Johannes Bugenhagen was born in the Wollin Islands, Germany. Ordained a priest at age 24, he determined to reform the church after reading works of Erasmus. Realizing the futility of attempting drastic change from within, he joined with Martin Luther and became one of his staunchest allies. Bugenhagen supported Luther in translating the Bible into High German. Bugenhagen published his own translation of the scriptures into Low German in 1533. He also organized Lutheran churches in northern Germany and Denmark.
Theodore Beza was born at Vezelay, France. At age 29, he renounced Catholicism for Calvinism, and publicly remarried Claudine Benosee, whom he had secretly wed earlier. At Calvin's invitation, Beza became professor of Greek at Lausanne, Switzerland, serving from 1549-1558. Upon Calvin's death, Beza was the acknowledged leader of the Swiss Calvinists. In 1565 he published his first critical edition of the Greek New Testament.
John of the Cross, mystic and poet, was born at Fontiveros, Spain. After training with the Jesuits, he became a Carmelite and sought to reform the order, for which he was imprisoned. He died in 1591. The most famous of John's works is "Dark Night of the Soul" one of the loveliest spiritual canticles ever written.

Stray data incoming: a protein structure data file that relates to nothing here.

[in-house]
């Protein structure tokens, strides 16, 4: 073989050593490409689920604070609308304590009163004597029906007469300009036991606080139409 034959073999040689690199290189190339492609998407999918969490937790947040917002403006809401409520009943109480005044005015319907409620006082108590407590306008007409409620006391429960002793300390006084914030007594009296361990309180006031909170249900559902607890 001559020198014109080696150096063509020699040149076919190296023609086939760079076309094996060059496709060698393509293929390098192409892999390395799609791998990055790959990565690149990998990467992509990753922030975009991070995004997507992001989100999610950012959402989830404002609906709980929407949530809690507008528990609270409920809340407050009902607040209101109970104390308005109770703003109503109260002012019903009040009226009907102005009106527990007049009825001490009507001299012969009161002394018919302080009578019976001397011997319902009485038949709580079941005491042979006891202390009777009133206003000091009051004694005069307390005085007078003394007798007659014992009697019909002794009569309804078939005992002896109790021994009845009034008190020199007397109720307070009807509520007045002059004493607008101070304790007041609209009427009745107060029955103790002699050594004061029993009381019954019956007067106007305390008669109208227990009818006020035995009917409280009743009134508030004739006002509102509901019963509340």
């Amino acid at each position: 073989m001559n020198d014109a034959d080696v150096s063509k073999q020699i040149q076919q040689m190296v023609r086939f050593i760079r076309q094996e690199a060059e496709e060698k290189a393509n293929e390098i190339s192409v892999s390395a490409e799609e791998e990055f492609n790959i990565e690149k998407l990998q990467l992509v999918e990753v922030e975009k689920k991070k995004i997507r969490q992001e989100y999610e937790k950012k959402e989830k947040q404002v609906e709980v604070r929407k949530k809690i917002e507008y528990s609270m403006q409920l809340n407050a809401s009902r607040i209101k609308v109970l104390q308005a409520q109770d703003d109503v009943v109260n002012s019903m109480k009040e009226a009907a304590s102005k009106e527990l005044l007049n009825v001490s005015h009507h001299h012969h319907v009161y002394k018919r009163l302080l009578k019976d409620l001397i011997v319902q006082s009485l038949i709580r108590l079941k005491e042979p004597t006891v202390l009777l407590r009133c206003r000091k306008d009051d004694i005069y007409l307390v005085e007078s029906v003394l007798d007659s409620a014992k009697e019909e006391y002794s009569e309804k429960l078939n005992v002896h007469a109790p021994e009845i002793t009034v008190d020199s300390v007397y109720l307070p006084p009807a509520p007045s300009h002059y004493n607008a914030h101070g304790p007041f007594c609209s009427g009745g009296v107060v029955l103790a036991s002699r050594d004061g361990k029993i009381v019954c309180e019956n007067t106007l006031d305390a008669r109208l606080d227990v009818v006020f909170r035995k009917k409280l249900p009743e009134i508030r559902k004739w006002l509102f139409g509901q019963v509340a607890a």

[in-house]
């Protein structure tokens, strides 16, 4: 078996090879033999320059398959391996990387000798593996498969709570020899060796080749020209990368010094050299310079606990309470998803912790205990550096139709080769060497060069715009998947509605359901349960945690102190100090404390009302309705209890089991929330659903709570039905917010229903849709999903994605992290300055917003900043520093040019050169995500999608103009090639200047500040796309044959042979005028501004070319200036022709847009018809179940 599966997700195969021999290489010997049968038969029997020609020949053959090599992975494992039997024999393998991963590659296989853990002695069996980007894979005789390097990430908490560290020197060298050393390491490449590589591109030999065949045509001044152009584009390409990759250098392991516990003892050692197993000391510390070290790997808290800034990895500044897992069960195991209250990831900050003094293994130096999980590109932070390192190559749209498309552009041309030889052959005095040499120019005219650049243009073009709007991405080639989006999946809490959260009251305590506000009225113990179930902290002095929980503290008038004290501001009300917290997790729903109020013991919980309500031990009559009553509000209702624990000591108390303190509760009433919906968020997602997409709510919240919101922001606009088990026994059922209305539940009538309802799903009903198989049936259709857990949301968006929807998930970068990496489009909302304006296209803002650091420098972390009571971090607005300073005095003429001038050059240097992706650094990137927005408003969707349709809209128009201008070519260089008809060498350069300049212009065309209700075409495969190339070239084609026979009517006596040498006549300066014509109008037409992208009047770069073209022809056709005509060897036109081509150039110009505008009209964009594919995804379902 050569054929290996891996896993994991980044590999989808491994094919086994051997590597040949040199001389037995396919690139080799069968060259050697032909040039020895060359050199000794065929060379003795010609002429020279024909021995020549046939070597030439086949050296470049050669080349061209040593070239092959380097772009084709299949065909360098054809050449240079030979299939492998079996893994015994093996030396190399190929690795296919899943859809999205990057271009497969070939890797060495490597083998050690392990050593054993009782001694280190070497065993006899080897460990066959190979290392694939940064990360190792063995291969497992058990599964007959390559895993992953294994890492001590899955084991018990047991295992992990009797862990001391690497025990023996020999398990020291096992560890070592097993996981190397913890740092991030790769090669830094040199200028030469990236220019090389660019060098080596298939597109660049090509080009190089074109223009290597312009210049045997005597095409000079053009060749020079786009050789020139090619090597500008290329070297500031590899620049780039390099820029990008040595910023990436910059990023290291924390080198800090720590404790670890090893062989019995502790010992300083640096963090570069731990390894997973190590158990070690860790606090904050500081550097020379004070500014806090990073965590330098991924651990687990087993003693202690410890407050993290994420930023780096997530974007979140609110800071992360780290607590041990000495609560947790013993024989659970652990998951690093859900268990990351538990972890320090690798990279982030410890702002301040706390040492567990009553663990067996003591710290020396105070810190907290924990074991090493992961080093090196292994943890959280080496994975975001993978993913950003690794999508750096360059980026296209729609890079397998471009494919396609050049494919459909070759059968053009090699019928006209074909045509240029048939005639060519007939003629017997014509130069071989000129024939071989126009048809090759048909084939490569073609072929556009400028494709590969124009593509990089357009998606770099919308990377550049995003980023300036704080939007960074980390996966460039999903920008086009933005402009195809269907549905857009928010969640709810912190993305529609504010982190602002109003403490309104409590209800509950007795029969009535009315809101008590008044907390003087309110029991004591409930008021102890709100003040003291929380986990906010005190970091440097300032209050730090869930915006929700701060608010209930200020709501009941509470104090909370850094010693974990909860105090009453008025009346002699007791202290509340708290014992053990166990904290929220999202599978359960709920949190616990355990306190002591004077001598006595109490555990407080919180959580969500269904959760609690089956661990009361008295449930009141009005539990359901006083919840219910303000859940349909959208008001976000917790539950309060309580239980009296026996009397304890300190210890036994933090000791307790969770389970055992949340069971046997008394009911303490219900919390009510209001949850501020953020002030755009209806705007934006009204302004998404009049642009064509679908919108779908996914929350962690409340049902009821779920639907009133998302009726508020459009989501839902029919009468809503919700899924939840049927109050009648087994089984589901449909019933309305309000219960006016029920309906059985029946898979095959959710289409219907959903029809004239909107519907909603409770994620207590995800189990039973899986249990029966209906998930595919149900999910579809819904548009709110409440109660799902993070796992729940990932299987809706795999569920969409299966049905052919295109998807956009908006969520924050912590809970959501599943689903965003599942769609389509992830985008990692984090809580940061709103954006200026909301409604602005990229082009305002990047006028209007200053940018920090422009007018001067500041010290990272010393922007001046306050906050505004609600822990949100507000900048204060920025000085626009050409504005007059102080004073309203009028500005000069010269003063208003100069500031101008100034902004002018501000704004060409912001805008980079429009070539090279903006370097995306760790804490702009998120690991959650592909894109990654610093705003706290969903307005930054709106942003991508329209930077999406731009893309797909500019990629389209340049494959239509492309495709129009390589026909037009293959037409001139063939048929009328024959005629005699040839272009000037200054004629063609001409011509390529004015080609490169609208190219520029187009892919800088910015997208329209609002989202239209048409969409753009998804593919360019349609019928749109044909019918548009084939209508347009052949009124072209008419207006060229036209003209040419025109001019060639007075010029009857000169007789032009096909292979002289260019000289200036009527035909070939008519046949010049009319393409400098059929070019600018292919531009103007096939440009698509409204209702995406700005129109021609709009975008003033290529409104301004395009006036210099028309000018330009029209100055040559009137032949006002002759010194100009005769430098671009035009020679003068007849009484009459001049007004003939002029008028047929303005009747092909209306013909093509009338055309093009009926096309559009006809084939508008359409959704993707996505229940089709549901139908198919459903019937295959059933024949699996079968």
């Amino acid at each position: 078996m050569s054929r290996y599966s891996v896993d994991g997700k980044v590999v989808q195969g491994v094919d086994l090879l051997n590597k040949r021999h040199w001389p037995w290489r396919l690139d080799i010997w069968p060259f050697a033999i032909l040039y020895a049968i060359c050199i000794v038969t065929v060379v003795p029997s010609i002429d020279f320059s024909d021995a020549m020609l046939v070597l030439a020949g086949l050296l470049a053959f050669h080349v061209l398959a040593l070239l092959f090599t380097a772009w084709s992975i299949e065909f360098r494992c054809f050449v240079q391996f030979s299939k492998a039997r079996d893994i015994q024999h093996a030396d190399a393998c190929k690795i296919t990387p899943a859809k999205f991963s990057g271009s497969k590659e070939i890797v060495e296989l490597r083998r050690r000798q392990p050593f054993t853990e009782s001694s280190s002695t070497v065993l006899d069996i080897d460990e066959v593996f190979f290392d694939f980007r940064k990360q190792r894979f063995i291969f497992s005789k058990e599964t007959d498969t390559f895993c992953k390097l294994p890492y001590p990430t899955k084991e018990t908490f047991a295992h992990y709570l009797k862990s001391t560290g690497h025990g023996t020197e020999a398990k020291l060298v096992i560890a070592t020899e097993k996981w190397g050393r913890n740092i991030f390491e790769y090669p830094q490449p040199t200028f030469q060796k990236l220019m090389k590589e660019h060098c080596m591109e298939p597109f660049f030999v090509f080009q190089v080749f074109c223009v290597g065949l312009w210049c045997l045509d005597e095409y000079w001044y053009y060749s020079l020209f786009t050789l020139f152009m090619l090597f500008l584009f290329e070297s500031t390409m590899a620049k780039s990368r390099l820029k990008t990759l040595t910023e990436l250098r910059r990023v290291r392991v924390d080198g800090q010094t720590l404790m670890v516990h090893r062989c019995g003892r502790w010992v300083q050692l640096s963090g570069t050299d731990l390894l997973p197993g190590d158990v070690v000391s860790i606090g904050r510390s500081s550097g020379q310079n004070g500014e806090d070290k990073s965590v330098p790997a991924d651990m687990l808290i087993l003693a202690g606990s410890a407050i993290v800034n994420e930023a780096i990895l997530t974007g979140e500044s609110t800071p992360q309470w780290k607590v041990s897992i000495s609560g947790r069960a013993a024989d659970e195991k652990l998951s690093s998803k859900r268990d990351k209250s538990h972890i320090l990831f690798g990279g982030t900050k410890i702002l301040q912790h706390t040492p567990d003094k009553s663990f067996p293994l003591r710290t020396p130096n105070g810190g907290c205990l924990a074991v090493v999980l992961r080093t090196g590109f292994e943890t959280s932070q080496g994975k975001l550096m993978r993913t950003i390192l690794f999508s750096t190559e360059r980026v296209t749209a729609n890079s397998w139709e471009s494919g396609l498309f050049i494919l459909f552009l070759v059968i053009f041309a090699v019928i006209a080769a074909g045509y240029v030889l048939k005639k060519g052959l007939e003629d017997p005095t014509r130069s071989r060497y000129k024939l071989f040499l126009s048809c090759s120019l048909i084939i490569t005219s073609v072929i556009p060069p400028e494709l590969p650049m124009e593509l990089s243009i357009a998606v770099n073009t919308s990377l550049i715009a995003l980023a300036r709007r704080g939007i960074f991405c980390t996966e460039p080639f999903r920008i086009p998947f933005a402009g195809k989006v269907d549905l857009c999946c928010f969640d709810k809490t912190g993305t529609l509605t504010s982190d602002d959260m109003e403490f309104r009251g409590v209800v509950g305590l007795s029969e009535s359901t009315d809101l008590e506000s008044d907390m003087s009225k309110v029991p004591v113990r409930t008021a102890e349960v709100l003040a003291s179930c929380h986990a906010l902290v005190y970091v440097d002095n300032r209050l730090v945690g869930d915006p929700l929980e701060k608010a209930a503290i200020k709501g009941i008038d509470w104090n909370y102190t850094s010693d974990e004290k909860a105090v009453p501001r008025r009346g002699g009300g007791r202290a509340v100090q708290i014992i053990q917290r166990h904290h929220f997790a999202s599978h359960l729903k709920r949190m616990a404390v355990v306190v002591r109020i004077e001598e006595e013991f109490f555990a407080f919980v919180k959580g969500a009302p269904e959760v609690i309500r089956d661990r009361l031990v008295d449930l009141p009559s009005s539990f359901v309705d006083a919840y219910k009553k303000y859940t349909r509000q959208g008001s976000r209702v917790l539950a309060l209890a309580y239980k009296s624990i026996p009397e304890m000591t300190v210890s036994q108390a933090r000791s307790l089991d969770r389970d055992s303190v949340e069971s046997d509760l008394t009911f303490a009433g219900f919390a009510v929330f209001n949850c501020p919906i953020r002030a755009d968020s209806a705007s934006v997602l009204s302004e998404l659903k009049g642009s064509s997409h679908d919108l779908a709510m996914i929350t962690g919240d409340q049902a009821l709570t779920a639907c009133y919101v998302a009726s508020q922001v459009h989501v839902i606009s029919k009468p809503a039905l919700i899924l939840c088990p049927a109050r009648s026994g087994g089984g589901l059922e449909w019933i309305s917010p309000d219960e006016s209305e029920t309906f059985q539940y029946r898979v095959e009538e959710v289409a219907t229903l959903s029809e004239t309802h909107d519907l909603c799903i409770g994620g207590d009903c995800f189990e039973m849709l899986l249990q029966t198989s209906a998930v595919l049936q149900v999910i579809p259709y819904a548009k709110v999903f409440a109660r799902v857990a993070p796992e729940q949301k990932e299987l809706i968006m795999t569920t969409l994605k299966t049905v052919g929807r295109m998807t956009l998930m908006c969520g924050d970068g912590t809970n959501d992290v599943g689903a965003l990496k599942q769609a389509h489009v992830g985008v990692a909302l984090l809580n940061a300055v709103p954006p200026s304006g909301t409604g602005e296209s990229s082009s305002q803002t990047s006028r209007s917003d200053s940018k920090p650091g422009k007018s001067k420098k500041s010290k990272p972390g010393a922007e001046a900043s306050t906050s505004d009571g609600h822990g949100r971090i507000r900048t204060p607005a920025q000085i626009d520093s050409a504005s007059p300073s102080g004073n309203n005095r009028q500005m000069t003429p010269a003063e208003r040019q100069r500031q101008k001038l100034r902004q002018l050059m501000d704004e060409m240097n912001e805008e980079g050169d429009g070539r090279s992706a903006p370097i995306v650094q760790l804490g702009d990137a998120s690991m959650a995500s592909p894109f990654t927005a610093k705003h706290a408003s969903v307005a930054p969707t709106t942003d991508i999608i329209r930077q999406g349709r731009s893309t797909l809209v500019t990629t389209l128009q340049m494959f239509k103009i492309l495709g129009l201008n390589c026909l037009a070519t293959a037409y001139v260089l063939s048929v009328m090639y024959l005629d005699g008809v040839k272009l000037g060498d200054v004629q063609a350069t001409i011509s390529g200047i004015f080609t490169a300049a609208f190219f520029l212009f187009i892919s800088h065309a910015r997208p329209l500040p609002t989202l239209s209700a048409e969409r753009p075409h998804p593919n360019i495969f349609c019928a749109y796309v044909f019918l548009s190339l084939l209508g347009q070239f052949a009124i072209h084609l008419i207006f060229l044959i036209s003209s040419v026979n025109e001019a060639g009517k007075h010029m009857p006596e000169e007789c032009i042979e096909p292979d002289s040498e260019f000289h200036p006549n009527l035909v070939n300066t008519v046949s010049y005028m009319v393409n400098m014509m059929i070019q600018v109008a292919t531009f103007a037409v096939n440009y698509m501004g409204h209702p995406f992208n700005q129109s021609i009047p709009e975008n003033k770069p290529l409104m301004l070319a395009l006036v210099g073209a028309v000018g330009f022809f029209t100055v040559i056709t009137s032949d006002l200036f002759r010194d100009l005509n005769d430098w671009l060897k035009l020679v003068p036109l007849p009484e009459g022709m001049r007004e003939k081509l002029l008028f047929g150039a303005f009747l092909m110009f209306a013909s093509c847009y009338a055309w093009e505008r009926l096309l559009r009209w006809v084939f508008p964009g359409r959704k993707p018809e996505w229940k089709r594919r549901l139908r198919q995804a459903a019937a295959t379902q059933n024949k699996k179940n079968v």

Johann Albrecht Bengel was born at Winnenden, Germany. A pastor's son, Bengel entered the University of T?bingen in 1703, where he devoted himself to the study of the Scriptures, though he was also interested in philosophy. He entered the Lutheran ministry in 1707 as vicar at Metzingen, after which he became a professor at the seminary of Denkendorf (1713-1741) followed by other schools. As a student, he had been confused about variant readings in the Greek manuscripts of the New Testament, so he studied that subject. His famous rule for choosing between textual variants was "The more difficult reading is to be preferred." (It was more likely that a scribe would change from a difficult reading to an easier one than vice-versa.) His most important work was a critical edition of the New Testament (1734), which marks the beginning of modern textual criticism.